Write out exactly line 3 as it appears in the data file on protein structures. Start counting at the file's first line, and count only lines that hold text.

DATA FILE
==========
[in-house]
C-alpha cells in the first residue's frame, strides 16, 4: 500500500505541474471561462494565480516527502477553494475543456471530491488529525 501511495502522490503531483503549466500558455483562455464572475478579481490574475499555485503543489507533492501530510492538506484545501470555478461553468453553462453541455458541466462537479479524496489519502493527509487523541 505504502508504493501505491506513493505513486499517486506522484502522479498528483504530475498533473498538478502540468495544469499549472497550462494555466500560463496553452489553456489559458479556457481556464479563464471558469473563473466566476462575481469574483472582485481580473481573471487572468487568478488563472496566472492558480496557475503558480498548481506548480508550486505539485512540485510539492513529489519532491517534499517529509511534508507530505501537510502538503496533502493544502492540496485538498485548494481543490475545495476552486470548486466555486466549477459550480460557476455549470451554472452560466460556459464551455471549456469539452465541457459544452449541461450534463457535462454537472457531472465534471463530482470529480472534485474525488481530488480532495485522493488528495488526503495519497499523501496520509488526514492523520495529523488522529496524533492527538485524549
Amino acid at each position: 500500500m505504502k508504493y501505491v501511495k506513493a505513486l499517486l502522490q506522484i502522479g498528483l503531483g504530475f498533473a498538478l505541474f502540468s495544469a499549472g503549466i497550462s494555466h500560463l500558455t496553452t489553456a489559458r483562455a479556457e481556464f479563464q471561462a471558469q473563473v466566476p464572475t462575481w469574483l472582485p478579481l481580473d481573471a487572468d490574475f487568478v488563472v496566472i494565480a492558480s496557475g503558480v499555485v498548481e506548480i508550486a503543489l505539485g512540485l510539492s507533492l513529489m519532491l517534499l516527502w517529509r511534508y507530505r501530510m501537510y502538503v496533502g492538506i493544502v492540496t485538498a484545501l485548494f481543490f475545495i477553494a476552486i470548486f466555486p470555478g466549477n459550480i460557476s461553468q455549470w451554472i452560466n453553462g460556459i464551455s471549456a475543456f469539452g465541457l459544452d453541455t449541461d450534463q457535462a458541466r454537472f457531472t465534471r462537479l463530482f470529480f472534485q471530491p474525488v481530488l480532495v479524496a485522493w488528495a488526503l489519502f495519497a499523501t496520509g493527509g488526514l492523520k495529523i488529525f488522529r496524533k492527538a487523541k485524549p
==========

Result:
Amino acid at each position: 500500500m505504502k508504493y501505491v501511495k506513493a505513486l499517486l502522490q506522484i502522479g498528483l503531483g504530475f498533473a498538478l505541474f502540468s495544469a499549472g503549466i497550462s494555466h500560463l500558455t496553452t489553456a489559458r483562455a479556457e481556464f479563464q471561462a471558469q473563473v466566476p464572475t462575481w469574483l472582485p478579481l481580473d481573471a487572468d490574475f487568478v488563472v496566472i494565480a492558480s496557475g503558480v499555485v498548481e506548480i508550486a503543489l505539485g512540485l510539492s507533492l513529489m519532491l517534499l516527502w517529509r511534508y507530505r501530510m501537510y502538503v496533502g492538506i493544502v492540496t485538498a484545501l485548494f481543490f475545495i477553494a476552486i470548486f466555486p470555478g466549477n459550480i460557476s461553468q455549470w451554472i452560466n453553462g460556459i464551455s471549456a475543456f469539452g465541457l459544452d453541455t449541461d450534463q457535462a458541466r454537472f457531472t465534471r462537479l463530482f470529480f472534485q471530491p474525488v481530488l480532495v479524496a485522493w488528495a488526503l489519502f495519497a499523501t496520509g493527509g488526514l492523520k495529523i488529525f488522529r496524533k492527538a487523541k485524549p